Skydance Productions is an American film and television production company based at Paramount Pictures, with whom they co-produce and co-finance films such as Star Trek into Darkness & Star Trek Beyond.
I first heard of Skydance from a blurb in Variety Magazine’s issue on notable women in the male dominated entertainment business. Dana Goldberg was mentioned as being “Chief Creative Officer”, the title of a job created especially for her. Variety said, “Paramount relies on Skydance to deliver some of it’s biggest pics”. Such as Star Trek. That got my attention. So I explored.
Skydance was founded in 2010 by David Ellison, son of the billionaire CEO of Oracle Corp. He was joined by Dana who had begun her entertainment career as an assistant at Hollywood Pictures. She then spent three years as vice president of production at Baltimore/Spring Creek Pictures. From 1998 through 2010, she was a vice president and later president of production at Village Roadshow Pictures. She certainly has the experience to oversee my beloved Star Trek.
At Skydance, Ellison and Goldberg have been responsible for feature-length films including True Grit, Mission: Impossible – Ghost Protocol, G.I. Joe: Retaliation, Star Trek Into Darkness, World War Z, Mission: Impossible – Rogue Nation, Terminator Genisys and Star Trek Beyond. In television, they have produced Manhattan (shot here in New Mexico!), Grace and Frankie (with Lily Tomlin and Jane Fonda), and the upcoming Condor (based on Three Days of the Condor). Not too shabby!
In a June 2015 interview connected with their Terminator Genisys premiere, Skydance founder David Ellison said, ” We’ve had an amazing relationship with J.J. Abrams, we’re making our 3rd and 4th movie together, and the 50th anniversary of Star Trek and Gene Roddenberry’s franchise is something that we feel the tremendous pressure of living up to that legacy, and very much hope that the movie does that for audiences when they get to see it next year.”
As CCO, Goldberg oversees all aspects of creative development and production for film and television. While film projects and properties continue to be her primary focus, Goldberg now also works with the television department. Television, eh? One of the questions asked in the interview was if there was a future for a Star Trek TV series.
ELLISON: It’s something that we would love to be involved in. As I’m sure everybody knows, the rights situation given the CBS and Paramount divorce on the Star Trek rights is very, very complicated. The exact status of it is absolutely something being worked on. We would love to be involved, but all to be determined at this time.
GOLDBERG: You’re preaching to the converted. We would love it, both as fans and as people who would want to be involved in the making of them. We would love it. Everything you just said is right. It goes with what we were talking about before with television is you can just take more time to tell very specific stories and it would be fantastic. It’s not something we control, sadly.
Phooey. Doesn’t sound like it will happen soon.
UPDATE!!! 11/2/2015 Maybe Paramount & CBS did get it together! CBS announced a new Star Trek series on their premium channel. See more here.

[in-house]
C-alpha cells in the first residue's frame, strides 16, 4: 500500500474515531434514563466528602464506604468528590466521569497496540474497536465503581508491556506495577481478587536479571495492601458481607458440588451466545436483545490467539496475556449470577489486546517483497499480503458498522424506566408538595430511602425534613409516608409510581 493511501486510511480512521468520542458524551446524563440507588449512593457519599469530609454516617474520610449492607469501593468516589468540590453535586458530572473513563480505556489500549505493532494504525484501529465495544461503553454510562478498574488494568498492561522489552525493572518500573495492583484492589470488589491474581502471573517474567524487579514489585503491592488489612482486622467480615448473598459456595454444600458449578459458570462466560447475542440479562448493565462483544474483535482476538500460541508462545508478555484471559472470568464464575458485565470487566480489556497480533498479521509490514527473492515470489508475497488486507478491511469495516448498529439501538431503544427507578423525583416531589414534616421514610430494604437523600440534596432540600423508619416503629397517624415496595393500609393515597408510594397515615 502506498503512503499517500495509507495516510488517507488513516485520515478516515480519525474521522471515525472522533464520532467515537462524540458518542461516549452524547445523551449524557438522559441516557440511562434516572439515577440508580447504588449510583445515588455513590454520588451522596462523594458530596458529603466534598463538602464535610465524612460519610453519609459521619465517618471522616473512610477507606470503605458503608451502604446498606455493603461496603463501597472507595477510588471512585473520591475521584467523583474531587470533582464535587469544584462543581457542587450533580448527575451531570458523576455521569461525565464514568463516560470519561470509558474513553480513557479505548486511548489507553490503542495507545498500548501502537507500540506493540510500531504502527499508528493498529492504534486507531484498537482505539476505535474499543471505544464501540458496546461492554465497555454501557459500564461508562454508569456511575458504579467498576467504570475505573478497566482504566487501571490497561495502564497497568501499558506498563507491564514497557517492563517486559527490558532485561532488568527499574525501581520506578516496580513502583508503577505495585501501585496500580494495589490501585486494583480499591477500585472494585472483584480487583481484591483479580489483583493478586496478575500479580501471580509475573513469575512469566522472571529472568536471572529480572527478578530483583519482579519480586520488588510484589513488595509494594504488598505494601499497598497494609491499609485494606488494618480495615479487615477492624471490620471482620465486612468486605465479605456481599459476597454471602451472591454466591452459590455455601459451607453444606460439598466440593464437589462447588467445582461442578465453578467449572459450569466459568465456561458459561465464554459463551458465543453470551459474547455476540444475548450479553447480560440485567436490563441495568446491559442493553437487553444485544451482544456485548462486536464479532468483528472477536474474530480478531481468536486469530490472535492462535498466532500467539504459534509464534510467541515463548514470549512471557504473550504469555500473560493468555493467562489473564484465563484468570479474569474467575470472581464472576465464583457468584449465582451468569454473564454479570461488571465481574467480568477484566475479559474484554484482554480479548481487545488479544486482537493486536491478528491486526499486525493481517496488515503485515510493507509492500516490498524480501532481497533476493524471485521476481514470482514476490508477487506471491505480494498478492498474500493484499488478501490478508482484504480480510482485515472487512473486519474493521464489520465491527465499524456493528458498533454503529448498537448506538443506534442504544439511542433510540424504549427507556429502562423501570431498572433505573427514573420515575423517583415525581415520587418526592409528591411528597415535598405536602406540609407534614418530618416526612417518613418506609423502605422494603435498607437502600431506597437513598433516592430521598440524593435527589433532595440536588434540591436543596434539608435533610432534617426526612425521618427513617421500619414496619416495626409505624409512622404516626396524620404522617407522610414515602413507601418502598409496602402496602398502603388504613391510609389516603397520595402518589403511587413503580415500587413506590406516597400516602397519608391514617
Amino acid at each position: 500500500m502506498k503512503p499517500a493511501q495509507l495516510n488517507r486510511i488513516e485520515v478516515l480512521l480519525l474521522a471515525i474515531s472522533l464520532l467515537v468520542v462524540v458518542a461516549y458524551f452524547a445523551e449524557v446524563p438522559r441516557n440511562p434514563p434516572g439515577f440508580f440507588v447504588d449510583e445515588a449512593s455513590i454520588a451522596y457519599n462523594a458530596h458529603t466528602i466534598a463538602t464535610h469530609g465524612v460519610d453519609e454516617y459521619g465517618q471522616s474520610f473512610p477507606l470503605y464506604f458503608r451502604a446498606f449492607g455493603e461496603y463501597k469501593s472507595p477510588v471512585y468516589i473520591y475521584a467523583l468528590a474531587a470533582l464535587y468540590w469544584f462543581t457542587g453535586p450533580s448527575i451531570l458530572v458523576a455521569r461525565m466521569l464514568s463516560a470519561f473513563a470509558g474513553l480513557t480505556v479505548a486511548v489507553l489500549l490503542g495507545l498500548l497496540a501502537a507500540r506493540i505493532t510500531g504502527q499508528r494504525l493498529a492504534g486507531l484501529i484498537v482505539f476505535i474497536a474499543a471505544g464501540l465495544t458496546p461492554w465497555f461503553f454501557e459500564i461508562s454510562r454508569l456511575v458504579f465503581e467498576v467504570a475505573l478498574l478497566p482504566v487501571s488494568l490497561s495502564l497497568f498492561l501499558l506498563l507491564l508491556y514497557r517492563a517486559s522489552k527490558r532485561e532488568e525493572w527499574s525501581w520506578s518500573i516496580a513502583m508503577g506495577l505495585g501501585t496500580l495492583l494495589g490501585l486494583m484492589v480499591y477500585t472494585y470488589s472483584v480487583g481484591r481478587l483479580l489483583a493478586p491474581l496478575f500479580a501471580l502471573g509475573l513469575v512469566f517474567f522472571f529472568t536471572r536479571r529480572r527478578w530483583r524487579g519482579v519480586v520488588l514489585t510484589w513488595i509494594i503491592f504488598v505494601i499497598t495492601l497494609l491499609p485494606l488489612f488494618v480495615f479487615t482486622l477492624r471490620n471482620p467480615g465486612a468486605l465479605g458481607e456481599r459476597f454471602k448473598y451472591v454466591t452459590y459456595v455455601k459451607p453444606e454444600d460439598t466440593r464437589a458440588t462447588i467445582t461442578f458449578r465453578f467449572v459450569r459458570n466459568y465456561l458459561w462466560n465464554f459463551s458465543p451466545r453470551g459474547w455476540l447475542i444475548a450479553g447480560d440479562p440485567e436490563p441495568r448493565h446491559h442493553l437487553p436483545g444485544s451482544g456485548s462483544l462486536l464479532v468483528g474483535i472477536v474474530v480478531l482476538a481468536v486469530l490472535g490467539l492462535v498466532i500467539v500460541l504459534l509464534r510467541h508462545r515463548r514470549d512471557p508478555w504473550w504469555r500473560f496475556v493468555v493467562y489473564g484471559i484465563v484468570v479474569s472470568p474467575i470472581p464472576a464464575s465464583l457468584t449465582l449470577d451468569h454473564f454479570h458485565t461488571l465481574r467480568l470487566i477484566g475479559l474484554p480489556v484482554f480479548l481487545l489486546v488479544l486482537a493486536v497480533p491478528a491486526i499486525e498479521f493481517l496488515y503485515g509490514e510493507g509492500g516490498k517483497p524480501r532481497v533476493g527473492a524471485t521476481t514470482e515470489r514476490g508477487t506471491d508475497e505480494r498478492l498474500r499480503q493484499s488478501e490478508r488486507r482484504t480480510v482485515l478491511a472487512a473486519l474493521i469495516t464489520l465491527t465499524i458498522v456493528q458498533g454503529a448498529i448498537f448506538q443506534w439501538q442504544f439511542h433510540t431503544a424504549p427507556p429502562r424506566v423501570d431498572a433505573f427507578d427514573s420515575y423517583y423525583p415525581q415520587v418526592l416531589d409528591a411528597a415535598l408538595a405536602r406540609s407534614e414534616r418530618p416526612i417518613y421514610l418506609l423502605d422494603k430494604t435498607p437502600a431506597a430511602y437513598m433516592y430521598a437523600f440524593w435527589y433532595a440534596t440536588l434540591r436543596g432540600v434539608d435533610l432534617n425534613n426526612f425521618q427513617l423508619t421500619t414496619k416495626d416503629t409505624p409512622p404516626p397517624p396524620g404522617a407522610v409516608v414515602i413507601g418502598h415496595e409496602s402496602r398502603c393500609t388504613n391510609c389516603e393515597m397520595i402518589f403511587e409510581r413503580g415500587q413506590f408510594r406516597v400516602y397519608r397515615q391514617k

So what is Skydance Productions – really? How did David Ellison, a man of substantial connections and wealth, come to create the company. He talked about how Steve Jobs was a mentor.
ELLISON: I had the incredible luxury that Steve happens to my dad’s best friend, so he was like an uncle growing up. …He was a very, very close friend and truly the Thomas Edison of his time, and I was fortunate enough in building this company to be able to talk to him about it throughout the entirety of it. And a story I’ll never forget, because in irony it was actually the day they were launching the second iPhone, we were getting close to closing our deal at Paramount with Skydance, and I told Steve I wanted to talk to him about it. He said ‘why don’t you get on a plane and fly out here tomorrow?’ And I said ‘you’re launching the iPhone tomorrow.’ He was like ‘I don’t care. Get up here.’ I sat down and pitched him the entire company, the way we had been pitching everybody else on our fundraising tour, and Steve looked at me in the way that only Steve Jobs can and he goes ‘this isn’t gonna work.’ [Laughs] And I was like ‘alright, why?’ And he said ‘you know the answer, you’re just not thinking about it.’ And I didn’t, I was kind of floored at the moment in time, and he was like ‘look, why does Pixar work?’ He said ‘the biggest mistake everybody makes about Pixar is that they think we were successful because we created 3-D animation, and nothing could be further from the truth. We simply went back to a world where we found out how to make movies better than anybody else.’
And he talked a lot about how free agency was created because the golden age of Hollywood was when the studios had a very firm handle on the talent, but because they did not treat them appropriately, didn’t compensate them appropriately, that created the free agency, and we live in the world we exist in now. Steve adjusted that by actually making the talent his partners, and by treating everybody well both creatively and economically, and really changing the model. …he talked about the brain trust, really going to that idea where we had a core group of both executives and filmmakers that we could work with over and over and over again, because any one person can make a bad movie. Some of the greatest filmmakers of all time have made bad films, but when you get a group of people together, five really talented people will usually not miss. It doesn’t mean that on their own that would necessarily go differently, but that was really the model.
From that moment on, we went back and restructured the company and changed it, and re-pitched it to him, and he said ‘that’s gonna work better.’ I was very fortunate and truly blessed to have him as a friend and as a mentor and to be able to work with Dana Goldberg and Marcy Ross and Don Granger who are these incredibly talented producers and storytellers at our company and to be able to work with filmmakers like J.J. Abrams and Brad Bird and Chris McQuarrie and Alan Taylor and writers like Laeta Kalogridis and Patrick Lussier, Alex Kurtzman, Damon Lindelof, our company is what it is because of the incredible people that we get to work with.